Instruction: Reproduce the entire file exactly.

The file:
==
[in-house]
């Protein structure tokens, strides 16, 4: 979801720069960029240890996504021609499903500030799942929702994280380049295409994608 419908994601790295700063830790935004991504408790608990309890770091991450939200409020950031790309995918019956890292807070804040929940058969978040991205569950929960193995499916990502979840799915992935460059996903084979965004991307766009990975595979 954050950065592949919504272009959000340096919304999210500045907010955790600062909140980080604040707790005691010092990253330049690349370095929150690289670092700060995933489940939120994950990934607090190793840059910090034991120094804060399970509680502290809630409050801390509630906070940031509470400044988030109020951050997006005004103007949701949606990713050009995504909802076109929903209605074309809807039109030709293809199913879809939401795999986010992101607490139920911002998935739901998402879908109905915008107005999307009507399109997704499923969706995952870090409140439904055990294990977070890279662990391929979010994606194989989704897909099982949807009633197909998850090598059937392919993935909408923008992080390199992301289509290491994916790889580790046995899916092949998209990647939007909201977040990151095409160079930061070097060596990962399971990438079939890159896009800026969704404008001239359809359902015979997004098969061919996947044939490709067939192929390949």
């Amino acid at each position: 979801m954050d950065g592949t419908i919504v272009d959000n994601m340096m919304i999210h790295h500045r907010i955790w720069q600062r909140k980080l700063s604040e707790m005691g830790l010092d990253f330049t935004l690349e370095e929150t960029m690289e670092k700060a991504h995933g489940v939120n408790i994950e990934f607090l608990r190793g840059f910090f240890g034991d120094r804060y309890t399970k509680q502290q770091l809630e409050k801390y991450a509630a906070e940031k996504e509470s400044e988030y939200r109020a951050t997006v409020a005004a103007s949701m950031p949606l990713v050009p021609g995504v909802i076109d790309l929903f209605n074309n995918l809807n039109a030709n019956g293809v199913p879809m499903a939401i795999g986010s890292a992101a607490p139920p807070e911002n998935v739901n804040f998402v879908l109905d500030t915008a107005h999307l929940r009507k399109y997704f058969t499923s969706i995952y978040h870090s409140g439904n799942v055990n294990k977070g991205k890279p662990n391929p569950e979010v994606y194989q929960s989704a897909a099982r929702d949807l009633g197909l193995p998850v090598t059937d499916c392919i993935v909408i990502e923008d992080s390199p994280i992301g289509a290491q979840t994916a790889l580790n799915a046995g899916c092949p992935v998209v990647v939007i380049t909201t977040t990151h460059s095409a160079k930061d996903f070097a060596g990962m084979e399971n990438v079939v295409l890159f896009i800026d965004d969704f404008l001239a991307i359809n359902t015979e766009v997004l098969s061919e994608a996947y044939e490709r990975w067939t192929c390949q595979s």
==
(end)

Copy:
[in-house]
């Protein structure tokens, strides 16, 4: 979801720069960029240890996504021609499903500030799942929702994280380049295409994608 419908994601790295700063830790935004991504408790608990309890770091991450939200409020950031790309995918019956890292807070804040929940058969978040991205569950929960193995499916990502979840799915992935460059996903084979965004991307766009990975595979 954050950065592949919504272009959000340096919304999210500045907010955790600062909140980080604040707790005691010092990253330049690349370095929150690289670092700060995933489940939120994950990934607090190793840059910090034991120094804060399970509680502290809630409050801390509630906070940031509470400044988030109020951050997006005004103007949701949606990713050009995504909802076109929903209605074309809807039109030709293809199913879809939401795999986010992101607490139920911002998935739901998402879908109905915008107005999307009507399109997704499923969706995952870090409140439904055990294990977070890279662990391929979010994606194989989704897909099982949807009633197909998850090598059937392919993935909408923008992080390199992301289509290491994916790889580790046995899916092949998209990647939007909201977040990151095409160079930061070097060596990962399971990438079939890159896009800026969704404008001239359809359902015979997004098969061919996947044939490709067939192929390949």
């Amino acid at each position: 979801m954050d950065g592949t419908i919504v272009d959000n994601m340096m919304i999210h790295h500045r907010i955790w720069q600062r909140k980080l700063s604040e707790m005691g830790l010092d990253f330049t935004l690349e370095e929150t960029m690289e670092k700060a991504h995933g489940v939120n408790i994950e990934f607090l608990r190793g840059f910090f240890g034991d120094r804060y309890t399970k509680q502290q770091l809630e409050k801390y991450a509630a906070e940031k996504e509470s400044e988030y939200r109020a951050t997006v409020a005004a103007s949701m950031p949606l990713v050009p021609g995504v909802i076109d790309l929903f209605n074309n995918l809807n039109a030709n019956g293809v199913p879809m499903a939401i795999g986010s890292a992101a607490p139920p807070e911002n998935v739901n804040f998402v879908l109905d500030t915008a107005h999307l929940r009507k399109y997704f058969t499923s969706i995952y978040h870090s409140g439904n799942v055990n294990k977070g991205k890279p662990n391929p569950e979010v994606y194989q929960s989704a897909a099982r929702d949807l009633g197909l193995p998850v090598t059937d499916c392919i993935v909408i990502e923008d992080s390199p994280i992301g289509a290491q979840t994916a790889l580790n799915a046995g899916c092949p992935v998209v990647v939007i380049t909201t977040t990151h460059s095409a160079k930061d996903f070097a060596g990962m084979e399971n990438v079939v295409l890159f896009i800026d965004d969704f404008l001239a991307i359809n359902t015979e766009v997004l098969s061919e994608a996947y044939e490709r990975w067939t192929c390949q595979s």